"Our ship was very close to the Diaoyu Islands. It seemed that I could touch the islands by stretching my arms," said Xu, adding that back then, they never encountered Japanese law enforcement vessels in the waters.

The area also left Xu with a bitter memory. His father was buried at sea after losing his life in an accident near the islets.

Lin Huiliang, a veteran fisherman from Xiangshan, told the Global Times that the traditional fishing ground of Zhejiang fishermen is very close to the Diaoyu Islands, but now few fishing boats dare go within 12 nautical miles. "However, fishermen in the East China Sea have the capacity and the will to go fishing in the area," said Lin.

Nowhere to fish

Declining fishery resources close to shore and rising costs have prompted fishermen to sail to the resource-rich waters, despite facing potentially higher risks caused by the overlapping claims made by China and Japan.

Before 1996, the waters close to shore were abundant with fishery resources. However, overfishing and environmental degradation have left the area almost barren. Even the most experienced fishermen may come home empty-handed.

The fish left there are so small that some fishermen have to overlap two fishing nets, only leaving spaces for sand to sift through. The fish they net could only be produced into feed, which is hardly enough for them to make a profit.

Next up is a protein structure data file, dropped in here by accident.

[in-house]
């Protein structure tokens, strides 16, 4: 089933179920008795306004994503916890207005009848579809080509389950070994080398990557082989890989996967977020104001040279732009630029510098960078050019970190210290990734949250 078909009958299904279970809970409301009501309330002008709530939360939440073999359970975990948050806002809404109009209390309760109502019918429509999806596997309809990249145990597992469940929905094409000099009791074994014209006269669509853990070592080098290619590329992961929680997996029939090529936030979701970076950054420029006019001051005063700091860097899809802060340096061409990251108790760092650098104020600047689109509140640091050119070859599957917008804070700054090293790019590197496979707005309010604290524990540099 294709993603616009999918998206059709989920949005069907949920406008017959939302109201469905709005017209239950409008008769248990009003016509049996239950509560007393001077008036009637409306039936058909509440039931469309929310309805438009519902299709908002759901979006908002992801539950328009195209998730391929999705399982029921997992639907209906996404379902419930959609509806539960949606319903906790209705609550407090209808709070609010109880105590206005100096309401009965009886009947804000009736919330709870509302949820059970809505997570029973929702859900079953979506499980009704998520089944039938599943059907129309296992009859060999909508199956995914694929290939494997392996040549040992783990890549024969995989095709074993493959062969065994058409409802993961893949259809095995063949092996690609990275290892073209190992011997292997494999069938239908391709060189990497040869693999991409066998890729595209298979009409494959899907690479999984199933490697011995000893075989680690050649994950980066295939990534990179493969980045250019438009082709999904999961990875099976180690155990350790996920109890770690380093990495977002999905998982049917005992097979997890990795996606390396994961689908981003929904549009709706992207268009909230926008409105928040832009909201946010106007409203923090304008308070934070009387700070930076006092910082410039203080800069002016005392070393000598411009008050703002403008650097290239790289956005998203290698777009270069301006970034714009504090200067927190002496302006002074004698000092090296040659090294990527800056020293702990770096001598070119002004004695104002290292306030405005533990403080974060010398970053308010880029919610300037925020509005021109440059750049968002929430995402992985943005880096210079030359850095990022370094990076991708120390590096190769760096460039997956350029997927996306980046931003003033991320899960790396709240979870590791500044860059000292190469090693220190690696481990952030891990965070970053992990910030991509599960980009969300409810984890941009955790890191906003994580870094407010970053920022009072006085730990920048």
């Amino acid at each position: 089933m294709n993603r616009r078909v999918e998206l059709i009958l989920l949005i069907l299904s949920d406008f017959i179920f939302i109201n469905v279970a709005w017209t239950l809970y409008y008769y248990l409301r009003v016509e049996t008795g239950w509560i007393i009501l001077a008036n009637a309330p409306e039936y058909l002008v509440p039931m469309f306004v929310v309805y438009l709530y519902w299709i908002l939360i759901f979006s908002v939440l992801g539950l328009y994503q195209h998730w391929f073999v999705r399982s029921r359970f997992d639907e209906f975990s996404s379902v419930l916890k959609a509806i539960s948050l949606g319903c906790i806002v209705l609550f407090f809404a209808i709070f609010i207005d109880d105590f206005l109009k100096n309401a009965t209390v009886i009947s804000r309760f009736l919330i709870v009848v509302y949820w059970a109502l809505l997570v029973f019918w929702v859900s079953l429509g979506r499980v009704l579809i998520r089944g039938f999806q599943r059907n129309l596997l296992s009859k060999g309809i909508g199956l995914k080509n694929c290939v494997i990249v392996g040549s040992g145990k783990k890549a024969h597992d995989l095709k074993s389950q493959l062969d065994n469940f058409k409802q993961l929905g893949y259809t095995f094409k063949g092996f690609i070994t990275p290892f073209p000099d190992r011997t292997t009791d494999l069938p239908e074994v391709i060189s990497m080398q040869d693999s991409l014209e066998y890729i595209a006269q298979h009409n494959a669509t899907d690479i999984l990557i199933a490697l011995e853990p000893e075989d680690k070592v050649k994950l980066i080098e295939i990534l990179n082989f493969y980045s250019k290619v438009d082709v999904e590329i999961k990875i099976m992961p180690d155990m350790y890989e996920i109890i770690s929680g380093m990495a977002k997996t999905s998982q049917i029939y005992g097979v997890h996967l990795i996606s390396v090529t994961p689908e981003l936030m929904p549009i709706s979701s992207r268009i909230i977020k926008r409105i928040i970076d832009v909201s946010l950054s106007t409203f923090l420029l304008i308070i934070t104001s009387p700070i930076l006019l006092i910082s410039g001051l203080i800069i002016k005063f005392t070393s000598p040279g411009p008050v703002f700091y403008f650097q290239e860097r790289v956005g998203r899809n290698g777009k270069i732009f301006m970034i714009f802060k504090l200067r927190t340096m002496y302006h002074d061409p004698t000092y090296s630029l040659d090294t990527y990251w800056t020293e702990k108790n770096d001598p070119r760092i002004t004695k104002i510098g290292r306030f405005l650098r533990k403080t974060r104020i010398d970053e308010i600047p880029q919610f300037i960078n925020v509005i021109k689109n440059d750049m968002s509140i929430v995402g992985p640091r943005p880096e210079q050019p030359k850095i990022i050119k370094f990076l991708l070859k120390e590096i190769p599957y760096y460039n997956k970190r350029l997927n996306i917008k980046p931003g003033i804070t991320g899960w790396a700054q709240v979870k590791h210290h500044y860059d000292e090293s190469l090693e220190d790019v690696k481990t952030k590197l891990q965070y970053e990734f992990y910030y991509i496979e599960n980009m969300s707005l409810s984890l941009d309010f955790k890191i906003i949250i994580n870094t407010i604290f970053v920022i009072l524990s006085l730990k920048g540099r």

Zhu has been in the trade for more than 20 years. As one of the most experienced fishermen in Xiangshan, Zhu said the rising costs have made the lives of fishermen much harder.

Zhu has two fishing boats, each of them worth 6.5 million yuan ($1 million). Even though he and his brothers and sisters joined together, they couldn't afford to build the ships. Given the fact that banks were reluctant to hand out loans to individuals, they had to borrow from loan sharks.

"I have to repay 800,000 yuan a year for interest," said Zhu.

The rising labor costs and fuel prices have also driven up overall operating costs. It takes 30,000 yuan for a 300-ton-class fishing boat to operate daily.

According to Lin, about 30 to 40 percent of the fishermen in Shipu, Xiangshan, lost money last year. If the government hadn't provided subsidies for diesel fuel, more fishermen would have suffered losses.

Frustrated by the hardships and low returns, Lin once changed careers and went into real estate development. However, due to the recession seen in the housing market in recent years, he had no choice but to return to the deck of a fishing ship.

Risky trip

The abundant fishery resources in waters off the Diaoyu Islands and the tough position against Japan taken by the government recently have motivated fishermen. After the fishing ban was lifted, a fleet of 30 boats from Xiangshan sailed toward the Diaoyu Islands. They were expected to operate in the area for 15 to 30 days.

Even though local fishermen were driven by the profits of fishing there, they had been cautious due to the presence of Japanese law enforcement vessels.

In recent years, Zhejiang and Fujian fishing boats always kept a safe distance from the islets while operating in the area for fears of harassment by the Japan Coast Guard (JCG).

A fisherman surnamed Qin from Zhoushan told the Global Times that sometimes they saw ships and helicopters of the JCG follow their boats. "We could see Japanese ships at day and night. They kept us away from the islets."

Fishermen from Taizhou, Zhejiang have been relatively bold in playing a cat-and-mouse game with Japanese vessels. They sometimes rushed to the waters when the JCG had their backs turned, and then darted away before the arrival of Japanese vessels.